“Bohemian Rhapsody,” Takes The Easy Way Out

Courtesy of Twentieth - © TM & © 2018 Twentieth Century Fox Film Corporation. All Rights Reserved.
Courtesy of Twentieth – © TM & © 2018 Twentieth Century Fox Film Corporation. All Rights Reserved.

It doesn’t help Bohemian Rhapsody that Bradley Cooper’s remake of A Star is Born was released so soon before it. When on paper, Rhapsody clearly looks better than Star, it turns out to be the other way around. A music drama can understand one of two things – it can understand the music itself, the reason the musician creates their work and all of the emotional baggage that goes into that. Or it can understand the fame machine – what it means to be a famous person. Most biopics about musicians go for the latter because narratively, it’s easier. And that’s exactly what Bohemian Rhapsody does.

Bohemian Rhapsody is a biopic on Freddie Mercury (Rami Malek,) and the band members that became Queen, and turned him into one of the most iconic entertainment figures of all time. It follows his early life as someone who knew he was destined for great things but didn’t know where to place it. It follows his doomed relationship with a girlfriend (Lucy Boynton) who comes off as the most gullible person on the planet. It follows the band as they figure out their distinct, unmistakable sound, and how fame gradually tears them all apart.

I absolutely hate the way the music in this movie is edited. Aside from a positively transcendent finale that almost saves the entire movie, there’s almost no music. Every time Mercury and the band begin to perform in front of a crowd, it cuts to a conversation that happens after the performance, it split-screens or becomes a montage. This is maddening because this movie would be considerably better if it just let its musical numbers play out. A scene where a record executive complains about how the song Bohemian Rhapsody is six minutes long, and how radio stations won’t play a song longer than 3:20 – a version of this conversation surely happened. But this 2-hour-and-15-minute long movie does not let that song play out in its entirety even one time.

Emmy winner Rami Malek is doing a respectable job as Mercury. However, he doesn’t disappear into the role until the last quarter of the movie, where everything is brought up to a 10. He’s wearing a dental prosthetic to resemble Mercury’s famous overbite, and for the longest time, he doesn’t sound like someone who has talked that way his entire life. He sounds like a makeup artist just put the dental prosthetic in for the first time twenty minutes before cameras rolled. He gets more used to it, and it becomes less distracting as the movie goes on, but in the start, it’s very awkward and it hinders the work he’s doing.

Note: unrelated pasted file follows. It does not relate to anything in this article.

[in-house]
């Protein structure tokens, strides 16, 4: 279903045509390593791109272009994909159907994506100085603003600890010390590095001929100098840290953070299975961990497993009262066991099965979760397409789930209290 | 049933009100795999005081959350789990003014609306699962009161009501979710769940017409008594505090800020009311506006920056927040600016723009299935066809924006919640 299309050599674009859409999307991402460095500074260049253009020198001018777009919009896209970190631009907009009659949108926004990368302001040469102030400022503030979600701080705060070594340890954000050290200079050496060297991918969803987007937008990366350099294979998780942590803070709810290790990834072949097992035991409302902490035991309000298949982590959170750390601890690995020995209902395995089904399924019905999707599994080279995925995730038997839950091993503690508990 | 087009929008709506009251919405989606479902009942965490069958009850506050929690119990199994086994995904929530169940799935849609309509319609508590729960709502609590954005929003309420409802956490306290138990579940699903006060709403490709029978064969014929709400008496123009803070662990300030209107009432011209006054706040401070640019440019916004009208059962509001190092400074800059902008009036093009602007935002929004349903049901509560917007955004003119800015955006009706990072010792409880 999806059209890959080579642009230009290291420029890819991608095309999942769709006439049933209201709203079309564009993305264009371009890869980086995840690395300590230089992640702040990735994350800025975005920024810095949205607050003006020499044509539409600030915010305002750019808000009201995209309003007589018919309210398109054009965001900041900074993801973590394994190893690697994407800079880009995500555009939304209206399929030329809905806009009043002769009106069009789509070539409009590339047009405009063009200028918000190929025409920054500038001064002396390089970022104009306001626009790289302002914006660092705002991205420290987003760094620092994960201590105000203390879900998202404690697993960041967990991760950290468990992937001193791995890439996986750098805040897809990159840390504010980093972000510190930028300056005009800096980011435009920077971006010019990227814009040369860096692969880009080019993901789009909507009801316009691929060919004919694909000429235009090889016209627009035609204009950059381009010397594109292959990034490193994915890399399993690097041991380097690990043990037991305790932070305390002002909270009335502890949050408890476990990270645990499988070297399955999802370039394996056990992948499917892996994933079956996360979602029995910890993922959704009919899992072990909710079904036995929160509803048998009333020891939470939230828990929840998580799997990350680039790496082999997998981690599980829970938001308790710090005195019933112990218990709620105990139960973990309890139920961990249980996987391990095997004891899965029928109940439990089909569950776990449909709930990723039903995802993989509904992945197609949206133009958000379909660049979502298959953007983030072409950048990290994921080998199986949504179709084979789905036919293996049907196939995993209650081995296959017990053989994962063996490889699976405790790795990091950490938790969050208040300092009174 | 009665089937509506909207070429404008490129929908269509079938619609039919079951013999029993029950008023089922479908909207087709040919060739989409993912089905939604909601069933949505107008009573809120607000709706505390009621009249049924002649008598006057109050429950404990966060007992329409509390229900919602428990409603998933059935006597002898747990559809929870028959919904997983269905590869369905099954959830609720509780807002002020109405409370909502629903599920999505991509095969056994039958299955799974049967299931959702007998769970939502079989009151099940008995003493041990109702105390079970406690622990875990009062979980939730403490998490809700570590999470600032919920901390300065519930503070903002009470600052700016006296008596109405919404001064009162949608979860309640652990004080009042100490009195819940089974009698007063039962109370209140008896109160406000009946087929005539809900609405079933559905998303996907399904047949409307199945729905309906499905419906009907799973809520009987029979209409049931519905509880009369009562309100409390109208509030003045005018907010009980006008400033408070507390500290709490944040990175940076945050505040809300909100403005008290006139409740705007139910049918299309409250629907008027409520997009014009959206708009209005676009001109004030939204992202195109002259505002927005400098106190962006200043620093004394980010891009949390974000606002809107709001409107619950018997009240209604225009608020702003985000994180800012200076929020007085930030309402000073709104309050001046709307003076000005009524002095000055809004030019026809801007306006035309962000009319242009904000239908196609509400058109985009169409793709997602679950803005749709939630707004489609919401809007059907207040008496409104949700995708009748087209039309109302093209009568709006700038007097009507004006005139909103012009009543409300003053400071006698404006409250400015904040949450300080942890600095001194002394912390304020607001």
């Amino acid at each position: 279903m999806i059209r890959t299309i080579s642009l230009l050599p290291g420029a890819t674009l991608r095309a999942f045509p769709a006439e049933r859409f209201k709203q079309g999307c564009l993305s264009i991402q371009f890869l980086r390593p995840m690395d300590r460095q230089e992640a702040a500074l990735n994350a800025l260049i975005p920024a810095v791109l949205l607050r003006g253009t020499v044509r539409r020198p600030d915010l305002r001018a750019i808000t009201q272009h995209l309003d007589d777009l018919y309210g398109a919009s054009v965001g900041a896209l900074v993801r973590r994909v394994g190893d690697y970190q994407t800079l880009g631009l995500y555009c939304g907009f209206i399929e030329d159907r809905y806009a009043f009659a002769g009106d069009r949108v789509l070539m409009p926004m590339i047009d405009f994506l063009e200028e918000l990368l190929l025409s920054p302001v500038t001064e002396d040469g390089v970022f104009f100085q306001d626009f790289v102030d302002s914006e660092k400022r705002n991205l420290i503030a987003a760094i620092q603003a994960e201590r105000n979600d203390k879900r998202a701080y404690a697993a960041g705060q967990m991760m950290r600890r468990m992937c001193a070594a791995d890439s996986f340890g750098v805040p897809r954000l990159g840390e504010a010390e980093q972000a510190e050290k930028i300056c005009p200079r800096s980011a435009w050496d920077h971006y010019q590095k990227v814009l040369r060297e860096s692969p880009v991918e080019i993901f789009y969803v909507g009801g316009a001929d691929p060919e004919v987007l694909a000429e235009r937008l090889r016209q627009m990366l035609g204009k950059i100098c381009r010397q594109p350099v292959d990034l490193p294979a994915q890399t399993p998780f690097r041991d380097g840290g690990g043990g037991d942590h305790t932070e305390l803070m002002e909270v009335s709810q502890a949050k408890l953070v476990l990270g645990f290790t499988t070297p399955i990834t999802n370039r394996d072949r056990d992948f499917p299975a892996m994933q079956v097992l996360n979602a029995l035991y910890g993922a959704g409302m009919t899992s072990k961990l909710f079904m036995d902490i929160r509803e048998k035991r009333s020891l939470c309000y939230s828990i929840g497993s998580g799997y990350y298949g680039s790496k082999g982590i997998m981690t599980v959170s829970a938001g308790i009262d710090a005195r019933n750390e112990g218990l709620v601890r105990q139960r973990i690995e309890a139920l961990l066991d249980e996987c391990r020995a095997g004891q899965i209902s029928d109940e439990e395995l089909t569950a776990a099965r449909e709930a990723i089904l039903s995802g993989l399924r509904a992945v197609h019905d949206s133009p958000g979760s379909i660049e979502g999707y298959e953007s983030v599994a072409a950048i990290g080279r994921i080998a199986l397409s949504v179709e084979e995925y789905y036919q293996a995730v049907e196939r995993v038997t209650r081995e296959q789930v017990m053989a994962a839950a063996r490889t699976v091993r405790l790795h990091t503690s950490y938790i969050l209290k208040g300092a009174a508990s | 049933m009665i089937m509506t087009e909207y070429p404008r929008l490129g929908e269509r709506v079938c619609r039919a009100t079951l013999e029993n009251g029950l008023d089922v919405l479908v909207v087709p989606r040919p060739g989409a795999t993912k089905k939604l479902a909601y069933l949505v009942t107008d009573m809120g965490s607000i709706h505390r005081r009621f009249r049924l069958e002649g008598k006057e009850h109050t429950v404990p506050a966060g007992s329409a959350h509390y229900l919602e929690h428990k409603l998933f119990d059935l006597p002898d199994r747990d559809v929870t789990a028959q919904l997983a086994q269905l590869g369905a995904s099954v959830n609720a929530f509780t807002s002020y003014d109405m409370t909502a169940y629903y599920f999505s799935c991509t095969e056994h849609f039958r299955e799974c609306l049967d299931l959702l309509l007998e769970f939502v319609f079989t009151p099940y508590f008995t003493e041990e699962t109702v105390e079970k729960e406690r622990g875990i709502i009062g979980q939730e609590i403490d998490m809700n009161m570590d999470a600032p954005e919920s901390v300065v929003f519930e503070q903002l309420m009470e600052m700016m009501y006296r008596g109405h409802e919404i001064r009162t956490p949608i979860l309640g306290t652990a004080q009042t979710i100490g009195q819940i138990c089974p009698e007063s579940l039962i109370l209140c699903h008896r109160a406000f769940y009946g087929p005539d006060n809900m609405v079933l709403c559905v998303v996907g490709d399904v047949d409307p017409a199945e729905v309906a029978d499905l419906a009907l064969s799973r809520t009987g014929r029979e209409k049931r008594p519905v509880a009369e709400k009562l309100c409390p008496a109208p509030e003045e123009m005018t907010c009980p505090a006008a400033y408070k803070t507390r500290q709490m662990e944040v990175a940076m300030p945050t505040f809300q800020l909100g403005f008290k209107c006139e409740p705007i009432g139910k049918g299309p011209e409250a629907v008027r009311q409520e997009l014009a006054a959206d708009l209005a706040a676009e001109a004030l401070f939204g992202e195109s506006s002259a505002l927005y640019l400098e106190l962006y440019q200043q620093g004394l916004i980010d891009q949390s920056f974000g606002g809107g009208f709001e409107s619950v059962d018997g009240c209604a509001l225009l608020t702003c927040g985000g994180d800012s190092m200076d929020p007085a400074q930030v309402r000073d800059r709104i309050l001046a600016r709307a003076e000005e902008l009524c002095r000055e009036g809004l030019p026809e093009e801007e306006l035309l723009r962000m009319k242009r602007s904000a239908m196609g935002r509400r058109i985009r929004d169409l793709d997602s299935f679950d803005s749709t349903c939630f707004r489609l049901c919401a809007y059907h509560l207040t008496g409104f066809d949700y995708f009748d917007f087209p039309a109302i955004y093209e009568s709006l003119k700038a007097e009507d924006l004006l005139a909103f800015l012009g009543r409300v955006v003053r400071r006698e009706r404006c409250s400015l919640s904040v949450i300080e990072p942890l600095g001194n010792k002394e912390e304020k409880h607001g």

Director Bryan Singer was fired midway through production because of ‘bad behavior’ and sexual assault allegations. Dexter Fletcher, who is directing the forthcoming Elton John biopic Rocketman, took over. The result is a hackneyed film with two conflicting visions. One wants this to be the studio-friendly PG-13 “buy the greatest hits!” biopic and one alludes to something darker and more interesting. If this film didn’t have all of this behind the scenes drama, perhaps it would have been better. It may not have made a difference at all. It’s hard to say, but it’s obvious that it’s not working, and it’s a shame because Mercury’s life deserves a better movie. Mercury was a musician who took chances, and this movie plays it frustratingly safe.

Aside from the final act, about the last twenty-five minutes, there is not an emotionally honest moment in the entire film. Everything feels so pat and clichéd, from the opening moment where Freddie Mercury, who was HIV-positive, coughs. Then we go into a credit sequence where they’re in preparation for the big concert at the end, and we go way back to the beginning before any of these people knew each other. This is such a done-to-death cliché that effectively sets the tone for the next two hours.

However, the movie hopes you’ll forget all of this by the final act, wherein we have the reason we all showed up. The finale, a gorgeously filmed, and absolutely divine performance at the Live Aid concert in 1985, is absolutely breathtaking to behold. It’s done so well, and if the rest of this movie were half this good, it would have broken this movie wide into Oscar season. It made me think of the song from NBC’s (tragically) short-lived series Smash. “Give ‘em that big finish, and they’ll forget what came before! Give ‘em that big finish, and leave ‘em wantin’ more!” Bohemian Rhapsody hopes you’ll forget what came before. And you almost do. You’re still glad you went.

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